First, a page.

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Monday, November 2, 2020

A supernova remnant G65.3+5.7 SNR in visual spectrum

 I have published this image in mapped colors yesterday. This time the color channels from narrowband channels H-alpha, O-III and S-II are combined so, that result is very close what human eye might see, if it could be sensitive enough.

G65.3+5.7 SNR in constellation Cygnus has about the same angular dimensions, than brighter and more famous remnant in Cygnus, the Veil Nebula The angular dimensions are about 3x4 degrees. This is a very difficult target it has a large angular dimensions, very low surface brightness and the starfield is extremely dense in this part of the Milky Way.

NOTE, the "noise" in the photos is not a noise at all, it's glow from countless stars,
it can be seen in full size photo!

G65.3+5.7 SNR in visual colors

Please, click for a large image, it's worth it!

Image is in Natural color palette from the emission of ionized elements, R=Hydrogen + Sulphur, G=Oxygen and B=Oxygen + 10% Hydrogen to compensate the missing H-beta emission

A closeup, lots of stars out there!
click for a large image

This is a closeup from the full resolution photo to show, how dense the star field really is!

H-alpha and O-III channels separated

click for a large image

Ha & S-II
click for a large image

A separated photos of the light from an ionized hydrogen and sulfur (H-alpha & S-II) and the light from an ionized oxygen (O-III). There is a big difference between elements. Note, the bright star just up from the center is almost invisible at O-III light. it's there but very dim at light of an ionized oxygen.


SNR G65.3+5.7 was discovered by Gull et al. (1977) during an OIII survey of the Milky Way. Some parts of this SNR were already catalogued by Stewart Sharpless in his SH2 catalog as SH2-91, SH2-94 and SH2-96, but they were not recognized as being part of a bigger structure at that time. The idea that they could be part of a larger SNR was postulated by Sidney van den Bergh in 1960, but it took until 1977 for this to be confirmed.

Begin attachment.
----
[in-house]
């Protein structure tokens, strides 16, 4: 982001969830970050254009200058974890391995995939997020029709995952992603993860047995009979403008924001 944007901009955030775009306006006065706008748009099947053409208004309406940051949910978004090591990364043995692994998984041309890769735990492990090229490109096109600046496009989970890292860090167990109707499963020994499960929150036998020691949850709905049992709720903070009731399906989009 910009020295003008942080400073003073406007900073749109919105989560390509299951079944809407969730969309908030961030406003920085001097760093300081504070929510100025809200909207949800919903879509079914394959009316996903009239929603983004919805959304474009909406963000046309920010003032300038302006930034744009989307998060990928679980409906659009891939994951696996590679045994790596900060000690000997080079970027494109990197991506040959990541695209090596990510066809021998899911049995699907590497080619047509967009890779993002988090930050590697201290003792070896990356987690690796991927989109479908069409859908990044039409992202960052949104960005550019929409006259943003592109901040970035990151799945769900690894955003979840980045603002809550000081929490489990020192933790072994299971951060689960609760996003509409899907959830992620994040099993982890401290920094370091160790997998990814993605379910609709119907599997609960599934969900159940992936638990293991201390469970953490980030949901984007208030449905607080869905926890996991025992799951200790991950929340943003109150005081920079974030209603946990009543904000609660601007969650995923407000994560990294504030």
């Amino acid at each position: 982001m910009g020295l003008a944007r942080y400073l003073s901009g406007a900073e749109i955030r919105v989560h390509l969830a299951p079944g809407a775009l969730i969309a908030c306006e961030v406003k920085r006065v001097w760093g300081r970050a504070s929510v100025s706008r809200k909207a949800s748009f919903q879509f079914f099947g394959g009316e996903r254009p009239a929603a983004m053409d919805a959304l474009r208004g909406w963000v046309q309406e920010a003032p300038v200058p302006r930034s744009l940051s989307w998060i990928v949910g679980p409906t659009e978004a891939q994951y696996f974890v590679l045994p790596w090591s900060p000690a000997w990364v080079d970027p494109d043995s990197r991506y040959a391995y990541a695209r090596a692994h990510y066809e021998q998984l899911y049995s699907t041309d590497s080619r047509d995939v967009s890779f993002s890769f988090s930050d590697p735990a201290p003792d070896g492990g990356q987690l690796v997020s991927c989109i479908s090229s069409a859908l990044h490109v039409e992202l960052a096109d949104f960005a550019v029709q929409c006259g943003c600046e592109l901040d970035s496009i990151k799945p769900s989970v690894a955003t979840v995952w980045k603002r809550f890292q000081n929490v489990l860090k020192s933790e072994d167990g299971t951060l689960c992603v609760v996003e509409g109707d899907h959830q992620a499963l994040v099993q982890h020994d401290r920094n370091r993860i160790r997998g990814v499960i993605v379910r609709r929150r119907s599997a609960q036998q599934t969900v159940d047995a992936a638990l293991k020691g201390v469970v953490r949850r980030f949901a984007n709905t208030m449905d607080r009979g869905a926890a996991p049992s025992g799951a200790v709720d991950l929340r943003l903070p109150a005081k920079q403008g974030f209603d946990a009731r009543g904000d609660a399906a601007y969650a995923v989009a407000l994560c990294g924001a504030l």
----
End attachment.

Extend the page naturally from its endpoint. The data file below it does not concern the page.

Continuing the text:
This is one of the larger SNR in the sky spanning a region of roughly 4.0×3.3 degrees. Mavromatakis et al. (2002) determined the age of the SNR to be 20.000-25.000 years and the distance about 2.600 – 3.200 light years. The shell has a diameter of roughly 230 lightyears! This SNR is a predominantly OIII shell with also some H-alpha signal.

Orientation in Cygnus

Technical details

Processing workflow

Image acquisition, MaxiDL v5.07.
Stacked and calibrated in CCDStack2.
Deconvolution with a CCDStack2 Positive Constraint, 33 iterations, added at 50% weight
Color combine in PS CS3
Levels and curves in PS CS3.

Imaging optics
Tokina AT-x f2.8 camera lens

10-micron 1000

Cameras and filters
Imaging camera Apogee Alta U16 and Apogee seven slot filter wheel
Guider camera, Lodestar x 2 and an old spotting scope of Meade LX200

Astrodon filters,
5nm H-alpha 3nm S-II and 3nm O-III

Total exposure time

H-alpha, 12 x 1200 s, binned 1x1 = 4 h
O-III, 12 x 1200 s, binned 1x1 = 4 h
S-II, 6 x 1200 s, binned 2x2 = 2 h

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